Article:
By Tom Brueggemann | Thompson on Hollywood May 26, 2014 at 5:09PM
In recent years, Memorial Day weekend has launched several arthouse success stories. "Before Midnight," as well as "Moonrise Kingdom" and "The Tree of Life" off the Cannes Film Festival all rank among the best specialized openers of their years. And even subtitled films have thrived on this date, with both "Fill the Void" and "The Intouchables" having good initial numbers. Though none of this year's openers were projected to be anything like those, several films managed to gain at least some traction with their initial numbers. (And Cannes, which will provide at least a few hits later this year, didn't provide the chance for new films just yet.)
The weekend was led by three films -- "The Dance of Reality" (ABKCO), "Words and Pictures" (Roadside Attractions) and "Cold in July" (IFC) -- from the most recent top three festivals in impact (Toronto and Sundance along with Cannes). While none had elevated expectations, each had some level of initial sampling that could lead to further expansion. Two other films, "Gore Vidal: The United States of Amnesia" (IFC) and "Stand Clear of the Closing Doors" (Oscilloscope), though more modest, deserve mention as well.
Two films not reporting include "Love Punch" (Ketchup Entertainment), which despite its Toronto Gala debut and stars Emma Thompson and Pierce Brosnan fared badly in reviews, and "The Angriest Man in Brooklyn" from one time top-drawer director Phil Alden Robinson ("Field of Dreams") and starring Robin Williams. Lionsgate had scattered theatrical dates to accompany its Video on Demand release, a rare attempt for a major company (heir partner Roadside Attractions has been a leader with this venue).
"The Dance of Reality" (ABKCO) - Criticwire: B; Metacritic: 77; Festivals include Cannes 2013, South by Southwest 2014
$24,970 in 2 theaters; PSA (per screen average): $12,485
Earlier this year, Sony Picture Classics opened "Jodorowsky's Dune" about the South American cult director known for "El Topo" and "The Holy Mountain," managing to get the documentary up to $566,000. "The Dance of Reality" is the director's first feature in over two decades. And in a bit of late-career irony, its distributor comes from the same company that originally handled "El Topo."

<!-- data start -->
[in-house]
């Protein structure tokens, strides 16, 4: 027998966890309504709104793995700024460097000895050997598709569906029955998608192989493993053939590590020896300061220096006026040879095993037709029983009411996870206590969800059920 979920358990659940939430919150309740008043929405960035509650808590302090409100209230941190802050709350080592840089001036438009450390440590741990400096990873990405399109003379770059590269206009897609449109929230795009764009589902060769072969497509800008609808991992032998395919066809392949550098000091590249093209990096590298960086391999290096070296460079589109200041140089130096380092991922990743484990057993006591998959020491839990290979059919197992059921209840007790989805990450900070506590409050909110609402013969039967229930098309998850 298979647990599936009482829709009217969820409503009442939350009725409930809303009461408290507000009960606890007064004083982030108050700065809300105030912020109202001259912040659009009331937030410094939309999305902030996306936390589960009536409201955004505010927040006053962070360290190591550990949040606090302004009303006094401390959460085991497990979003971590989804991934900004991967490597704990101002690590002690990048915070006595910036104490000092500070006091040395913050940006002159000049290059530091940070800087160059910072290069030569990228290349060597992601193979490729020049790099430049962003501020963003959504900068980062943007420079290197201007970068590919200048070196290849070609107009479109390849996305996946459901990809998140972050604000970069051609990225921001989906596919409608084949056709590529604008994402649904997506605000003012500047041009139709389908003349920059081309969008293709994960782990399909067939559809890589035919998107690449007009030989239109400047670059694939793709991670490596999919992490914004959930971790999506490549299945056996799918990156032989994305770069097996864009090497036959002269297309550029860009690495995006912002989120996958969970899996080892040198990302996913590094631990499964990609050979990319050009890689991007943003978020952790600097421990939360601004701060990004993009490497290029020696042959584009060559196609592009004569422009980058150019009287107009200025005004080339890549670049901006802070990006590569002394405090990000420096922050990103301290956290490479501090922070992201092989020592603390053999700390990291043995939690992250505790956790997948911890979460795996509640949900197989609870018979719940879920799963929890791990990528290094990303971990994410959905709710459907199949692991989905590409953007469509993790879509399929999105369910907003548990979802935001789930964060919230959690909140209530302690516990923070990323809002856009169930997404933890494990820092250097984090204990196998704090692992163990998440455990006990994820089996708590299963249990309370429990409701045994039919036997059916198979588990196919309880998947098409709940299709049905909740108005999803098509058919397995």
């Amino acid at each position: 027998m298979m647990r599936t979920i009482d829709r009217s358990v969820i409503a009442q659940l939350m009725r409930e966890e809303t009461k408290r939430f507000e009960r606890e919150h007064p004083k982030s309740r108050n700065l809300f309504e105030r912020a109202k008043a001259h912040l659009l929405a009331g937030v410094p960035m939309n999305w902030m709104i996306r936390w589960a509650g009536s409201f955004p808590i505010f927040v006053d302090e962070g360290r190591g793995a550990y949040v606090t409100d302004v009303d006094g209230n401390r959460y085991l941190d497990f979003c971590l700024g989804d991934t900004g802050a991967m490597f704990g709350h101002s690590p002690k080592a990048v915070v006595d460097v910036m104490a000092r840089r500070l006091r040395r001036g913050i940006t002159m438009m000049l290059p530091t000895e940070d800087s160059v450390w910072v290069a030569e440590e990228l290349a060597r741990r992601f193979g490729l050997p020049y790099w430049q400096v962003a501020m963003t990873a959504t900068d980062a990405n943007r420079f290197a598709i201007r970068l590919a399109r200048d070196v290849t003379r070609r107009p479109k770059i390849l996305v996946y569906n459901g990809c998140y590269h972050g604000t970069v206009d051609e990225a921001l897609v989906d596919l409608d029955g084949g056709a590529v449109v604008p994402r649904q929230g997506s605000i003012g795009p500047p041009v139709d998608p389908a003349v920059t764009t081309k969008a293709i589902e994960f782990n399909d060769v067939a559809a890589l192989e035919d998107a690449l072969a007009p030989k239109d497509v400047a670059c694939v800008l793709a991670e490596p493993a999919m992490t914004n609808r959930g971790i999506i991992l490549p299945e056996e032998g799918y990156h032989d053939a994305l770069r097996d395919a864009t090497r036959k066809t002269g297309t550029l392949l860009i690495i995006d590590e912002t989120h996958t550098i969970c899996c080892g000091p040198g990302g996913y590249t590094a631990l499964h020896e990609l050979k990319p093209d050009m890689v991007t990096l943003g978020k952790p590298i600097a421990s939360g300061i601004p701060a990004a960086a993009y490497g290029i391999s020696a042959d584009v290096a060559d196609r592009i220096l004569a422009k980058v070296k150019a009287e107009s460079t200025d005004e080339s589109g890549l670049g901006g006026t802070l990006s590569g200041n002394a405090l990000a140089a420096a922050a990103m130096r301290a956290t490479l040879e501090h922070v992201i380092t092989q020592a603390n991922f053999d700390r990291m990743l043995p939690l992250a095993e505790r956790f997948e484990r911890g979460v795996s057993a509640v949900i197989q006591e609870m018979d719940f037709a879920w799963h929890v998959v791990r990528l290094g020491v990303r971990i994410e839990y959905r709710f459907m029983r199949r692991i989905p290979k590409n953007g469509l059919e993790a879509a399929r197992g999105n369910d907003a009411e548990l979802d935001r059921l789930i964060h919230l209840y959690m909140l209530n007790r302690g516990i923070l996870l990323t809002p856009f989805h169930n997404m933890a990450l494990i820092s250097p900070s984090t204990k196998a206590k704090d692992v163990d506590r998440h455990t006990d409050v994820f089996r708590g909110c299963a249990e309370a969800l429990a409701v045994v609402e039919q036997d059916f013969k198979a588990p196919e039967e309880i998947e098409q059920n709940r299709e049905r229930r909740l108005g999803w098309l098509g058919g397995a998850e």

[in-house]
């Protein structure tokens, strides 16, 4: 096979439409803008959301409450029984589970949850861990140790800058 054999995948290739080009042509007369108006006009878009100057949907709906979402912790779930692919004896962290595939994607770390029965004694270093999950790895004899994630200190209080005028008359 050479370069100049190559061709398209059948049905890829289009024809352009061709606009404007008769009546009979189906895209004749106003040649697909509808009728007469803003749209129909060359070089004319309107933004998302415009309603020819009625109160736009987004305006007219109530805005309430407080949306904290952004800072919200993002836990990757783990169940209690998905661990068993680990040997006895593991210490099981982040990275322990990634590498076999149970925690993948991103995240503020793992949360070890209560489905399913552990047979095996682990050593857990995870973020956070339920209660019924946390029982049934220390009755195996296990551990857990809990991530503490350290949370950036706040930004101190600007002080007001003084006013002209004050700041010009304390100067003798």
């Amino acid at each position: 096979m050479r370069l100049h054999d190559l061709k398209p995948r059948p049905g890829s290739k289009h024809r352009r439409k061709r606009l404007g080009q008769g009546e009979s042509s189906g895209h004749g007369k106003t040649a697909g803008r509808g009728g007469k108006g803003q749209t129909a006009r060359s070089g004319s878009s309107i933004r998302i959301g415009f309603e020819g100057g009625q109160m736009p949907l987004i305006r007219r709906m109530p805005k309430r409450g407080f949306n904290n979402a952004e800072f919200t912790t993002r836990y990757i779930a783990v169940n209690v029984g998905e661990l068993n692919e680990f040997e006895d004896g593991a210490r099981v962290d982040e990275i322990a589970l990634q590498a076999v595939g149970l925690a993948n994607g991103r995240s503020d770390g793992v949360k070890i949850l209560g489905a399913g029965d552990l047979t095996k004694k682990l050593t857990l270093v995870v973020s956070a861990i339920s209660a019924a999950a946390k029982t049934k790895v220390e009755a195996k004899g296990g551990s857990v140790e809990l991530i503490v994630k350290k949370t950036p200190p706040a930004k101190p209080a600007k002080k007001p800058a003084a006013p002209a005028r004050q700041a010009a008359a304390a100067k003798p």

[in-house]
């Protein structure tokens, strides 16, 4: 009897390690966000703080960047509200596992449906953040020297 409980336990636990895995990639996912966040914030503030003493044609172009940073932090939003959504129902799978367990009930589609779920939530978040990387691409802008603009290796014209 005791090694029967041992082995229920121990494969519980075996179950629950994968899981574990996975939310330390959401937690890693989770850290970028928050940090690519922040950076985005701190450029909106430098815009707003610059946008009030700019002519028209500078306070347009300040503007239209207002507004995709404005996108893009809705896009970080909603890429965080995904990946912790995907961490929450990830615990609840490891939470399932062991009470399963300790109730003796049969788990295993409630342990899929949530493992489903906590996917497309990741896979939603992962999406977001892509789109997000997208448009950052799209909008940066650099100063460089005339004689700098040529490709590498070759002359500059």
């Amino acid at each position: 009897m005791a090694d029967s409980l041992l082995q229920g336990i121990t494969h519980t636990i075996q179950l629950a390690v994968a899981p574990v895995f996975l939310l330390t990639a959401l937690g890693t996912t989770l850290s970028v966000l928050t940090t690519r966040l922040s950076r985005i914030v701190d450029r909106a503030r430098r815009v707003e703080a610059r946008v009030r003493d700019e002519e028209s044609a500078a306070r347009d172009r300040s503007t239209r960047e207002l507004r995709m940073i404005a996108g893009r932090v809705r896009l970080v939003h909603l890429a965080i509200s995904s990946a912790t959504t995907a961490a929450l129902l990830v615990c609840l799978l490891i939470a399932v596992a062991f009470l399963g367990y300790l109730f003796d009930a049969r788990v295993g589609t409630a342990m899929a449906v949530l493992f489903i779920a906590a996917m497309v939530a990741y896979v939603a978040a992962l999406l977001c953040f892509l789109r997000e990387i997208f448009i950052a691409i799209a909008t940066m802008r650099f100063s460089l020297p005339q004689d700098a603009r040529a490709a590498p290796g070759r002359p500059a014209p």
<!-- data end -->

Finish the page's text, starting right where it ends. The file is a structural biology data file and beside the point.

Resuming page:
ABKCO is a high-end music conglomerate founded by the late Allan Klein, who at various points managed The Beatles and The Rolling Stones. Their theatrical division has been mainly Jodorowsky over the years (including reissues and home video), but despite the long gap between films, he still returned to his previous home. The pick-up (following its Cannes premiere a year ago) was smartly noticed by Landmark Theaters, which in the 1970s was a leader in midnight shows and other counter-culture programming, and showcased the film at two theaters this weekend in New York and Los Angeles. Its North American premiere at South by Southwest also helped boost its visibility and confirmed Jodorowsky's still current appeal.
Helped by a strong New York Times review (the only featured on the front page of the movie section, calling it something close to a masterpiece), this is heading toward a more than respectable initial gross for an offbeat entry from a now 84-year-old director. Jodorowsky, as in earlier films, revels in surrealistic imagery and a unique, dream-like feel that helped gain him attention from high-end (more of the stoner variety) moviegoers of an earlier generation. This is a niche film, unlikely to do multiple millions or play many suburban runs. But its initial success shows it has potential to be a throwback to a past era when cult films like this could find a theatrical audience in key cities with younger audiences (likely including older ones with fond memories now) and make a decent specialized showing.
What comes next: Four more cities next Friday, with further runs nationally over the summer.